Trade and Prosperity in the States: The Case of Mississippi

10/01/2018

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Patrick Tyrrell and Anthony B. Kim | The Heritage Foundation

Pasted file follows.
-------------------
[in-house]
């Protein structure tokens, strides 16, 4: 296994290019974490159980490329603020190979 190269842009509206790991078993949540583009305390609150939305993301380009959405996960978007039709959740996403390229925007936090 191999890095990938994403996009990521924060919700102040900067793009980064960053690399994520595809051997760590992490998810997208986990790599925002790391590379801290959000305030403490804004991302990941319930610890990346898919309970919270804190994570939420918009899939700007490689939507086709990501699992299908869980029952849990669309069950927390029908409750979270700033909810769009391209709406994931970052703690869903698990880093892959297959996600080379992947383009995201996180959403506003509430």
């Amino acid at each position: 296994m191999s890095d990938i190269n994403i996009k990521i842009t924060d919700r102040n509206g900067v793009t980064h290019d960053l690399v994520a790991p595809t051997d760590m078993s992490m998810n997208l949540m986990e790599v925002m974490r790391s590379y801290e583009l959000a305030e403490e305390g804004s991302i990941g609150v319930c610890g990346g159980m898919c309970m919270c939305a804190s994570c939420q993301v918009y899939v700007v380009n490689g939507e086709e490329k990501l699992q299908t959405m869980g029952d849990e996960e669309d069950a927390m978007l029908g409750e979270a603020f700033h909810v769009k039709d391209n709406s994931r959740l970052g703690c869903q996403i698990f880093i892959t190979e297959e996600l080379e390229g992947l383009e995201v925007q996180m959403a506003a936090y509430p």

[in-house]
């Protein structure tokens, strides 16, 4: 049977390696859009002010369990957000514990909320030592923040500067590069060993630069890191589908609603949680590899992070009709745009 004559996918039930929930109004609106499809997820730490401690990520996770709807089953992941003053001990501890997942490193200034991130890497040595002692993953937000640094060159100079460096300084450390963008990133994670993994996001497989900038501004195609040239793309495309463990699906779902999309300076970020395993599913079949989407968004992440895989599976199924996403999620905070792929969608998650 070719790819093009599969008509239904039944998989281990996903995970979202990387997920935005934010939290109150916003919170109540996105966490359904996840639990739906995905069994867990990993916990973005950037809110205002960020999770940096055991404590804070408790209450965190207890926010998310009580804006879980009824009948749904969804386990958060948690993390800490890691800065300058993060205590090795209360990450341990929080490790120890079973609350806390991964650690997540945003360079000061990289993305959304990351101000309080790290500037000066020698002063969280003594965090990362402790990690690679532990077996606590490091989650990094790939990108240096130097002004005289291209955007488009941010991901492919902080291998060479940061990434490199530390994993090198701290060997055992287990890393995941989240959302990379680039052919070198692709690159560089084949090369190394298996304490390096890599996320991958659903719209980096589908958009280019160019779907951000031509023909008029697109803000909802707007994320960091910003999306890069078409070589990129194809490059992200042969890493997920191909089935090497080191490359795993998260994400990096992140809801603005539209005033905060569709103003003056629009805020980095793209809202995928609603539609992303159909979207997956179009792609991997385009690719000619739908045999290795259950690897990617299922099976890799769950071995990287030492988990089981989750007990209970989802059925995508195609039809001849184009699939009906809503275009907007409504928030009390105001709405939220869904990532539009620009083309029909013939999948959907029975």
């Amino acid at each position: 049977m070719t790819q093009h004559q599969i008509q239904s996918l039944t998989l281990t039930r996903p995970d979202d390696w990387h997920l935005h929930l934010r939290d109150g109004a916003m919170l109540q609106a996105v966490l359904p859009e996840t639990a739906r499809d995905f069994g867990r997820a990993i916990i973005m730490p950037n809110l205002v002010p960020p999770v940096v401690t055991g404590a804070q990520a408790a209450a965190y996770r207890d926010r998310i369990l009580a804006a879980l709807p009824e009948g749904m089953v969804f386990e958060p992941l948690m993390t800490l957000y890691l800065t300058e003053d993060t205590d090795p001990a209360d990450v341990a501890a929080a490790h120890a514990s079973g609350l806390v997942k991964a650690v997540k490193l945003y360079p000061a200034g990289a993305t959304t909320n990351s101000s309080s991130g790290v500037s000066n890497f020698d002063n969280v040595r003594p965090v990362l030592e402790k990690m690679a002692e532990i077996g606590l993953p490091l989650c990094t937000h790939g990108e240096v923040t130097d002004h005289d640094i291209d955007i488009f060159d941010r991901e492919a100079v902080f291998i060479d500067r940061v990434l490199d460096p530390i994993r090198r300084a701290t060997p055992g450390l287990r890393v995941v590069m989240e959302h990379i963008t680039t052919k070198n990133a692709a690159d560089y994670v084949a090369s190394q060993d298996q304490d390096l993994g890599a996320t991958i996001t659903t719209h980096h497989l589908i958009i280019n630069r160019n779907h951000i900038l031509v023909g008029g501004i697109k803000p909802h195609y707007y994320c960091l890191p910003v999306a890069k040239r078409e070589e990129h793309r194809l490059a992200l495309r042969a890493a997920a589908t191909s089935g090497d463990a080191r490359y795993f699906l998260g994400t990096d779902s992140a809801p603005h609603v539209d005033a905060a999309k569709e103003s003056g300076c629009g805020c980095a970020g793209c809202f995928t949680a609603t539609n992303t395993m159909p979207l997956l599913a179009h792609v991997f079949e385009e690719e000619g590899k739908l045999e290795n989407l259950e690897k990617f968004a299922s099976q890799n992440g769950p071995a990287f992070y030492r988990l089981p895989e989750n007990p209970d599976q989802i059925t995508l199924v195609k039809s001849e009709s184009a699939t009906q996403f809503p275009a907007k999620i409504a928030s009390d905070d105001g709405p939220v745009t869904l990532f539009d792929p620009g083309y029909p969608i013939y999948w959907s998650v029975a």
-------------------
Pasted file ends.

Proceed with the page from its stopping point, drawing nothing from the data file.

Abstract International trade and investment support hundreds of thousands of Mississippi jobs. About 51,000 Mississippi jobs depend directly on exports, and another 41,700 jobs have been created by foreign direct investment. Thousands more jobs depend on foreign trade to generate business activity in fields including: retail, transportation, construction, advertising, and legal services. To continue to create jobs and increase prosperity, Mississippi’s representatives should encourage continued reductions in government barriers to trade and investment. The freedom of Mississippians to do business with people around the world is increasingly important to the state’s economic wellbeing. Jobs created exclusively by exports abroad and foreign investment account for 6 percent of Mississippi’s private-sector non-farm employment, an amount that is likely to grow as global barriers to trade and investment fall.1 Also dependent on international trade for all or part of their livelihoods are the 96,310 Mississippians who work in the transportation and material moving occupations; 51,630 Mississippi retail workers; 41,650 Mississippi construction industry workers; 5,820 Mississippians who work in legal occupations; and 810 advertising workers in Mississippi.2 Employment in these and other industries has been aided by lower transportation costs, new technologies, and trade agreements that lowered U.S. and foreign trade barriers. To continue to create jobs and increase prosperity, Mississippi’s representatives should encourage continued reductions in government barriers to trade and investment. Mississippi’s Roots in Free Trade Trade policy seems controversial today, but it was even more of a hot-button issue early in U.S. history. Taxes on imports—also known as tariffs or duties— were an important source of early revenue for the federal government. Politically powerful manufacturers in the North thought that import taxes should also be used to protect them from foreign competitors. However, like most Southerners at the time, Mississippi’s elected officials believed that tariffs should only be used to raise revenue for the federal government, not to protect industries from international competition. For example, President James Polk’s Secretary of the Treasury, Robert J. Walker, a former Senator from Mississippi, in his annual report dated 1845 propounded the following principles, “That no more money should be collected than is necessary for the wants of the government economically administered,” and “[t]hat the duty should be so imposed as to operate as equally as possible throughout the Union, discriminating neither for or against any class or section.4 ” Mississippi Governor Gerard Brandon and the Mississippi legislature opposed legislation like the 1828 “tariff of abominations,” which increased the price of manufactured goods in Southern states and impeded Mississippi’s cotton exports.5 Although special-interest “protective” tariffs are more widely advocated today, Mississippi’s state legislature used to view them as unconstitutional abuses of government power.

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